Robert Schimmel Rest In Peace

BTB says goodbye to one of the most underrated comics ever.

Topics on the day include a visit by punchlinemagazine.com editor in chief Dylan Gadino who discusses the loss of Robert Schimmel, punchline’s big 5 year anniversary show, the mystery behind Last Comic Standing, and we try to get him to share the world’s next comedy star. We’ll miss you Bob.

Comedian of the week – Robert Schimmel: Life Since Then

Email: brianmcomedy@gmail.com

 
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18 Responses to Robert Schimmel Rest In Peace
  1. Pray4Snow
    September 19, 2010 | 8:56 pm

    Observations of a Comedy Fan at a ‘Non-traditional’ Comedy Show.

    First off, my apologies for this being so f-ing long. (I guess it wouldn’t be so bad if BtB had a proper forum, instead of a ‘blog-style comment thread’ (a nod and a wink to Tony!), but in this format it kind of dominates the page). Also, I may or may not have over-indulged prior to the show, and I didn’t take any notes, so some of the details of the show are a bit sketchy … live and learn. Most of this entry is a description of the event. If that doesn’t float your boat, please scroll to the bottom … I have a couple of questions/observations that I’d appreciate some feedback on.

    The History:
    My brother and a buddy of his do a 7-10 day motorcycle trip every summer … generally in the BC/Alberta/Montana/Washington area. In 2009, they just happened to be in the Kootenay Valley in south-eastern BC, and pulled into the Toad Rock Campground north of Creston, BC (home of the Kokanee Brewery, for those who know). Toad Rock is a bit of a mecca for riders in western Canada and the pacific northwest of the US … very laid back, and catering to riders of all sorts. Low-and-behold, when they went to check in for the night, Mary, the owner, seemed almost apologetic that the price for all camping that night was going to be $20 more than usual as it included a ticket to a comedy show called the Kootenay Gut Buster (KGB) 2009. Always game for something new, our two intrepid travelers paid their fees, set up camp, and had a hell of a good time. (They document all their trips … photos and video … see http://www.youtube.com/user/wuitey#p/c/4A070010708524DF … the Toad Rock experience is in ‘Day 9, Part 2’ ). Once I saw the footage and heard the stories, I knew I wanted to check out KGB 2010, and spent the winter of 2009/2010 planning a bike trip around hitting the comedy show.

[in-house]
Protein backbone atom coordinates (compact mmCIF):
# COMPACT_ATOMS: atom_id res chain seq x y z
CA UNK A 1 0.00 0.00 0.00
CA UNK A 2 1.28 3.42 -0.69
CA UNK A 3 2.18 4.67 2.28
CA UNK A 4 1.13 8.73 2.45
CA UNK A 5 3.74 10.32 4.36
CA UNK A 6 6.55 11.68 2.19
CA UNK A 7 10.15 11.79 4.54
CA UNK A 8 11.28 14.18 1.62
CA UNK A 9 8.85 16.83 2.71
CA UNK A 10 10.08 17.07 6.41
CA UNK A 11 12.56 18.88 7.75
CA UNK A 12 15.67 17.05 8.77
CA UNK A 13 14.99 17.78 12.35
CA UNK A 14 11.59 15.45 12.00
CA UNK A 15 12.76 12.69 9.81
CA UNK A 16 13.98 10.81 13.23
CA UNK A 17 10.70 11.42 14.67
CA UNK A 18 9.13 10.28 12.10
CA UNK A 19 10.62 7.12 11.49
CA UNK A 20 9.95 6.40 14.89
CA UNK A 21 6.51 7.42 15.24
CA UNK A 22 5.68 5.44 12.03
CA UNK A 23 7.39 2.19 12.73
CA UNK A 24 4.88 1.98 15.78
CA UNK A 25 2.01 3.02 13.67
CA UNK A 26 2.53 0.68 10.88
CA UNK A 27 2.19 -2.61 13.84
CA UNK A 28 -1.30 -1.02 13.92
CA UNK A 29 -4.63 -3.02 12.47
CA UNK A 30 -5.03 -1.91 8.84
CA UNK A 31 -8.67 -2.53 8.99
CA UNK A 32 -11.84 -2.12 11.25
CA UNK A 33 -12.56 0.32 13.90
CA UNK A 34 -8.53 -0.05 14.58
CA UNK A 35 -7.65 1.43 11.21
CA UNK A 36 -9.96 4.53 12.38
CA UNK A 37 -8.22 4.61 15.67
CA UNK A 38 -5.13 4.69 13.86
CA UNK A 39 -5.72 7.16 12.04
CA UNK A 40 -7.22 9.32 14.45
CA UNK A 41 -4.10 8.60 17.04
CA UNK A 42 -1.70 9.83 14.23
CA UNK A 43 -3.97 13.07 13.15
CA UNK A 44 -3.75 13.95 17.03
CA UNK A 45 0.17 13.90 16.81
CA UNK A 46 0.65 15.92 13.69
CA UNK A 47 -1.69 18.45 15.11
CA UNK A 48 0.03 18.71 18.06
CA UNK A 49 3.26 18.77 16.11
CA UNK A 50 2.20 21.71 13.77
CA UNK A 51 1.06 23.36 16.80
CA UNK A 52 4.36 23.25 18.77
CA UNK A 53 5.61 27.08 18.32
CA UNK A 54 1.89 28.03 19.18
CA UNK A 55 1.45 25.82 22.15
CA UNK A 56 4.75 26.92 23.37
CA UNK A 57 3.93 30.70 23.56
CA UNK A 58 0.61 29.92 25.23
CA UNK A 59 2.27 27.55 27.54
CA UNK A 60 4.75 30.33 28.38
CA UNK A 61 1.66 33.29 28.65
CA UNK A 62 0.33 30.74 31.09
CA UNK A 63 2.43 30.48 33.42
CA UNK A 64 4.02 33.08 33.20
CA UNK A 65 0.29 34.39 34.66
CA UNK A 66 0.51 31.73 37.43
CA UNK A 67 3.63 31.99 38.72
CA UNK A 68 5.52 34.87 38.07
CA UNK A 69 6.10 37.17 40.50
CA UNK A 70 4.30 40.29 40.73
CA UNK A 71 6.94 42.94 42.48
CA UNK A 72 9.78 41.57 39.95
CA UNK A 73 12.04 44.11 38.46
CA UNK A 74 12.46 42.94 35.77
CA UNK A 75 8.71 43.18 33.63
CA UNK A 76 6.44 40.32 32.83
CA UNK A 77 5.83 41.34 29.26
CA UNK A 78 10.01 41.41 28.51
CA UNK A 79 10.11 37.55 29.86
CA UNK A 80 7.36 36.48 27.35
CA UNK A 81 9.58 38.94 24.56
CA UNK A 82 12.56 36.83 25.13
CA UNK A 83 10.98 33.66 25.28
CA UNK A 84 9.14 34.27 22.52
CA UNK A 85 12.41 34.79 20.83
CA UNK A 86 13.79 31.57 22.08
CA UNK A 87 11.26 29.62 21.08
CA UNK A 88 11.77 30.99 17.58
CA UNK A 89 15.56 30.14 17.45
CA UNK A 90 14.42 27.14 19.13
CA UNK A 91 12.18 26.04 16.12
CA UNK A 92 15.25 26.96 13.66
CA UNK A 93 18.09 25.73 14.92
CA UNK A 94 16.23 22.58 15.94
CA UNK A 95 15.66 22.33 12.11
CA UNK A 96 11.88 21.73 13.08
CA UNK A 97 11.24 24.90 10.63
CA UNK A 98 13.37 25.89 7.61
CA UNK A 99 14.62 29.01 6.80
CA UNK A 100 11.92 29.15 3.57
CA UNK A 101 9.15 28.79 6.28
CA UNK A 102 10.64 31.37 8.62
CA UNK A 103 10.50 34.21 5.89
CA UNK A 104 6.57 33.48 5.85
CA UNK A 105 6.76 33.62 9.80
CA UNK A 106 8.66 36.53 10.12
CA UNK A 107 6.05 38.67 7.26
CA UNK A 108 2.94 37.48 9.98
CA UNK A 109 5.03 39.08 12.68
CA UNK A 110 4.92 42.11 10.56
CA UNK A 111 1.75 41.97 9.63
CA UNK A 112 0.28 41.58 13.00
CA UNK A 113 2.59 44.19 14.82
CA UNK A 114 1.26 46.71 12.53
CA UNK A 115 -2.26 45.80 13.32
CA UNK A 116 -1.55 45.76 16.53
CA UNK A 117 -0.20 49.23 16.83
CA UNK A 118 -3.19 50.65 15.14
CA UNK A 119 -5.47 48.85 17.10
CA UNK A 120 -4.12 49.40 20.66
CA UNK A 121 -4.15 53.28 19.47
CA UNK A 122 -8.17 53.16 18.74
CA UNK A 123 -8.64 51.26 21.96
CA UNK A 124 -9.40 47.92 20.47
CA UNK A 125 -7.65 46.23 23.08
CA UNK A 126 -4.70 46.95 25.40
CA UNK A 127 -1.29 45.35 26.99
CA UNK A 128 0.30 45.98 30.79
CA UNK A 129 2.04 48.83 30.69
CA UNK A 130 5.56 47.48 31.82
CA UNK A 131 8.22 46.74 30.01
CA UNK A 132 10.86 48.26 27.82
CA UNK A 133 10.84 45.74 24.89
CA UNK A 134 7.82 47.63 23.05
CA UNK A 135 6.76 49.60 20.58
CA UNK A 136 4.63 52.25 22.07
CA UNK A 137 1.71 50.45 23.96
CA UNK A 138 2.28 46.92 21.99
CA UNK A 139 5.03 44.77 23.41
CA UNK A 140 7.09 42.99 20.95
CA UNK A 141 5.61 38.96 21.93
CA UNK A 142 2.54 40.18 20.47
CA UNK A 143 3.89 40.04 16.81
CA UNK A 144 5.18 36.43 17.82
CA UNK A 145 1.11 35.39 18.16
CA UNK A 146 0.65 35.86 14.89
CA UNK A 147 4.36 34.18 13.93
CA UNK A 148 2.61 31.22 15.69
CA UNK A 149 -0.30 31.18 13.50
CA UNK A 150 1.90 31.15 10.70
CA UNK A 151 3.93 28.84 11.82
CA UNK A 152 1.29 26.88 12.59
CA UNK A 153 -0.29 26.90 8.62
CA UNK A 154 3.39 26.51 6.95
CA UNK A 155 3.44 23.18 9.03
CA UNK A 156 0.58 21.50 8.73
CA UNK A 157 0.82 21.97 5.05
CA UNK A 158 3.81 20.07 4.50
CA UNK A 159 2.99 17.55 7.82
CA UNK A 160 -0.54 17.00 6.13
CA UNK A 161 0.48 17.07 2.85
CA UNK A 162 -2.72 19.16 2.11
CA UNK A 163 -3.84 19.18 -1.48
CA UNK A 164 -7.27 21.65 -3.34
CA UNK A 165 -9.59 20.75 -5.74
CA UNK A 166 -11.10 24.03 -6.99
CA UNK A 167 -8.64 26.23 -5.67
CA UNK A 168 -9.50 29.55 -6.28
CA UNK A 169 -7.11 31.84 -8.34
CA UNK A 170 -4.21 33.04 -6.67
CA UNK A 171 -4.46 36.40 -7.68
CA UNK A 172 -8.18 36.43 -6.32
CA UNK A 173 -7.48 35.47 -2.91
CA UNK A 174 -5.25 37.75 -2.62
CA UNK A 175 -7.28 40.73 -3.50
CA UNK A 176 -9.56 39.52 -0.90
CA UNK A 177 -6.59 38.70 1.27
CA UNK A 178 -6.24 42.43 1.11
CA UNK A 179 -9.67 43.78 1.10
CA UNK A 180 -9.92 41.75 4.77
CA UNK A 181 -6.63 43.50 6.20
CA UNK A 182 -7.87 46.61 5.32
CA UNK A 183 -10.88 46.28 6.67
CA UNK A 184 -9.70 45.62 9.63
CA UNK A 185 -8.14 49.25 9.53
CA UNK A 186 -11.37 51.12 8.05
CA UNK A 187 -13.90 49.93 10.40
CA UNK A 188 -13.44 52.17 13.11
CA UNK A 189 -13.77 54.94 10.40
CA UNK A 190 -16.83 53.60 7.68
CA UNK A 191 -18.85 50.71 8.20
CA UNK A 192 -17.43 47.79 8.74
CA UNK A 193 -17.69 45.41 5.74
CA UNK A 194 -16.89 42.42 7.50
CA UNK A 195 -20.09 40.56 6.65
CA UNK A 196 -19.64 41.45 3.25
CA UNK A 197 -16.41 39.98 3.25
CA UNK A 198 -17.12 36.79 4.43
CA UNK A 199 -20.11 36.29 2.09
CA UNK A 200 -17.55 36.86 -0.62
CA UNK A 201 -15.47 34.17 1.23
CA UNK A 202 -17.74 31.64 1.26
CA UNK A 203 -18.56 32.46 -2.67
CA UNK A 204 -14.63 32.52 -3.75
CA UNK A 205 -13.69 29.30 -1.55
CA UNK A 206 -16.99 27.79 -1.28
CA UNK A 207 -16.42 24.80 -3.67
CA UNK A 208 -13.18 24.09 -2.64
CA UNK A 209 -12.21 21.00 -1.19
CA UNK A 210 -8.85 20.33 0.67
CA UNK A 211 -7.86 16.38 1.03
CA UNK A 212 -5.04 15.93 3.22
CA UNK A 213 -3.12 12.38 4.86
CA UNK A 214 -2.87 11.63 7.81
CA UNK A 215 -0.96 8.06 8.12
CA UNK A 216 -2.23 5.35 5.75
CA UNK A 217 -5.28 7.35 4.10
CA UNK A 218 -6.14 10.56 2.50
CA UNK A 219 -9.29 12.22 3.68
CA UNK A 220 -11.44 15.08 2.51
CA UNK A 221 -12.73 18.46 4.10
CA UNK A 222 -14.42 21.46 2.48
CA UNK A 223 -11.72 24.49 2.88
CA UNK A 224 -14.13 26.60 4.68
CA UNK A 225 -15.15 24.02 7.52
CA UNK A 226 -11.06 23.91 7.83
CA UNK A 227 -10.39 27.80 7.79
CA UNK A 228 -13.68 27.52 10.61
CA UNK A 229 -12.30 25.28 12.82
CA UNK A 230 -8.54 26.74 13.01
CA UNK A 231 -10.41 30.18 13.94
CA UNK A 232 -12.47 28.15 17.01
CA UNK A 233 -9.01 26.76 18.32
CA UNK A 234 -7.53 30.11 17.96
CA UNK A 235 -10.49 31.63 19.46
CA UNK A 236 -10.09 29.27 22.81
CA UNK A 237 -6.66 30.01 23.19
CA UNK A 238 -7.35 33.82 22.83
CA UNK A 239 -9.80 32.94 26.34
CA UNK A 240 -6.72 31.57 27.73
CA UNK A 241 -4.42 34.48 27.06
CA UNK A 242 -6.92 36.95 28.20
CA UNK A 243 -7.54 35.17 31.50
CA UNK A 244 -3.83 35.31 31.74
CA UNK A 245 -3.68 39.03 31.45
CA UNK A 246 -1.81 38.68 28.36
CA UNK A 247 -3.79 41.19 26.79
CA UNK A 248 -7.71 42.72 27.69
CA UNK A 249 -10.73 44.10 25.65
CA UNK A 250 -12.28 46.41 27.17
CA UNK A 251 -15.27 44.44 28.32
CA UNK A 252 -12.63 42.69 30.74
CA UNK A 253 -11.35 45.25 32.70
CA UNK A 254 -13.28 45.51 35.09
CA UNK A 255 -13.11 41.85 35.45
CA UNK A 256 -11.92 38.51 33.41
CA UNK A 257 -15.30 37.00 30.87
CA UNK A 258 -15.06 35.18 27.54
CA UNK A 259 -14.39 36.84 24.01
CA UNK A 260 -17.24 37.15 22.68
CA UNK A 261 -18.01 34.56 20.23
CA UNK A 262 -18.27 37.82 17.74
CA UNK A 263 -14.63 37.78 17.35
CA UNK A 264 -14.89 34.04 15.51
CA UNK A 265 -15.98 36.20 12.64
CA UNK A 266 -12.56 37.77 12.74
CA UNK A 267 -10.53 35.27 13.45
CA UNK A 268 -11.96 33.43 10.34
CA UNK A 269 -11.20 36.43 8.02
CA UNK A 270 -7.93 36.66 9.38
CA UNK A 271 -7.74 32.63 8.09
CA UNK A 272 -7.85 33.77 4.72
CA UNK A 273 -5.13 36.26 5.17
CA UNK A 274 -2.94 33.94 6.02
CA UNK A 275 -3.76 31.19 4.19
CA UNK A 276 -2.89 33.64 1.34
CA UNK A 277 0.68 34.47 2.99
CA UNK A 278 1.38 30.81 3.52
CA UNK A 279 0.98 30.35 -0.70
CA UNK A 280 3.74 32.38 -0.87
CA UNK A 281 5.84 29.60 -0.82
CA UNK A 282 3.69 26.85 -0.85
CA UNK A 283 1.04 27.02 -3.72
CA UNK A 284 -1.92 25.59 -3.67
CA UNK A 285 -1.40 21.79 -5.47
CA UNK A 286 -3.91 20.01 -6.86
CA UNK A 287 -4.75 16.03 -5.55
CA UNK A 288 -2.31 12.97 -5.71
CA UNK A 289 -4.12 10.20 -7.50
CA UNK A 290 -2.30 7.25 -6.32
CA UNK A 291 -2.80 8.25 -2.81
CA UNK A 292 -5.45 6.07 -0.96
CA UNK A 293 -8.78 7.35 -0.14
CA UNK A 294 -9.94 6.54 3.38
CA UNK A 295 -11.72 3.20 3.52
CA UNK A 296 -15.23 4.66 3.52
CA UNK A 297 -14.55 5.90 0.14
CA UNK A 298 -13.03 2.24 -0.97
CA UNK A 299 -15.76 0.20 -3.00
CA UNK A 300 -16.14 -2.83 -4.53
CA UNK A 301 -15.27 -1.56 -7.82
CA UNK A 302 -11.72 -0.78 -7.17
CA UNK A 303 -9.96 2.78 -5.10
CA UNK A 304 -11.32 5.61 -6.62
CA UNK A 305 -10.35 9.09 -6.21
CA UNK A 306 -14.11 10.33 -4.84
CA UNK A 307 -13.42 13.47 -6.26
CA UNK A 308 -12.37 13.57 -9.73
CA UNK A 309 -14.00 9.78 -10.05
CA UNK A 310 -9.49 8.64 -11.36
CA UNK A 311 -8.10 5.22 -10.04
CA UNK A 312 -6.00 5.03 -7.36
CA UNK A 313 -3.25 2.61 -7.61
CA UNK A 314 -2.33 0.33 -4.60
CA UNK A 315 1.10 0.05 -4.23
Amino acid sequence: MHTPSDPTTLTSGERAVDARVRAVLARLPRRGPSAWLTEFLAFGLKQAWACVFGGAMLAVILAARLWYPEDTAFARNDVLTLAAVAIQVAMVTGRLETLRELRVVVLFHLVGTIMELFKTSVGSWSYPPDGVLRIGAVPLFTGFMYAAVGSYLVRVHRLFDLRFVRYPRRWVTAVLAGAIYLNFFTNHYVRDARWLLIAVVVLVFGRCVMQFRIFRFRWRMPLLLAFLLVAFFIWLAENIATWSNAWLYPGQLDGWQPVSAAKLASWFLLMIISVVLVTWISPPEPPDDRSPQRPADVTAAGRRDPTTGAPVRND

Kootenay Gut Buster 2010. (www.kgbcomedy.com)
    For those that are interested, there’s a bit of a travelogue and pics of the bike trip posted at http://adsmc.informe.com/forum/ride-reports-post-your-pic-s-here-f9/kootenay-gut-buster-2010-t1285.html . For this forum, I’ll try to focus on the show itself.
    KGB is organized by a comedian based out of Calgary, Alberta, by the name of Daryl Makk. I think 2010 was the fourth or so year that they’d held KGB. Daryl’s a rider himself, and does a video blog of his travels across Canada, riding from booking to booking (www.theplanettour.com). For 2010 they pulled in a number of comics, mostly from Canada, but a couple from the US. I think the previous events were only one night, but 2010 was booked over two nights. When my brother and I were planning the trip, we assumed that it would be the same comics both nights, so had only planned to be there for the second night. As it turned out, the line-ups were different, with only a couple of guys performing both shows. I guess we’ll know better for next year.

    We pulled into Toad Rock early in the afternoon. After checking in, scoping out the campground, and looking for a couple of friends expected to be there, it was still too early to start with the merriment, so we went for a quick ride up the valley. We got back just before dinner, and fired up the campstove and poured a few drinks. I should point out that Toad Rock is smack-dab in the middle of a part of BC that contributes heavily to “BC’s most famous export cash-crop”, so the ‘cabana sessions’ (TAI reference … sorry if you don’t get it) were happening all over the place (in the campsites, in the common areas, in the middle of the road) and the smell permeated the campground … making Toad Rock the second happiest place on earth for the next few hours.

    As we were cooking dinner, a couple of guys wandered over from the campsite next to ours, and we all started chatting about bikes, and riding, and other assorted shit. It turns out that these were two of the comics from the show. One, James Uloth (from somewhere in the US) had performed the previous night (so we never did get a chance to see his act), but the other (Cory Harding) was slated for that night.

    Sidenote: I should point out here that when we pulled into our campsite, we noticed that the site next to ours contained a number of almost-matching tents. It turns-out that this was the KGB equivalent of the comedy-condo … where the comedians live while they’re at Toad Rock. As bad as Brian’s (and others on BtB) descriptions of various comedy-condos are, I’m willing to bet the ‘comedy-campsite’ was worse. Tents of questionable vintage and history, empty liquor bottles and beer cans everwhere, and a general scattering of assorted crap all over hell’s half-acre. But I digress …

    James and Cory were cool guys. They asked about the bikes, and we asked them about being comics. After bullshitting for a little while, they wandered off, and we had a few more drinks. A little after dark, around 8:30 I think, we could hear music coming from the PA down at the common area. We assumed this was the ‘call to action’ so we refreshed our drinks and wandered down.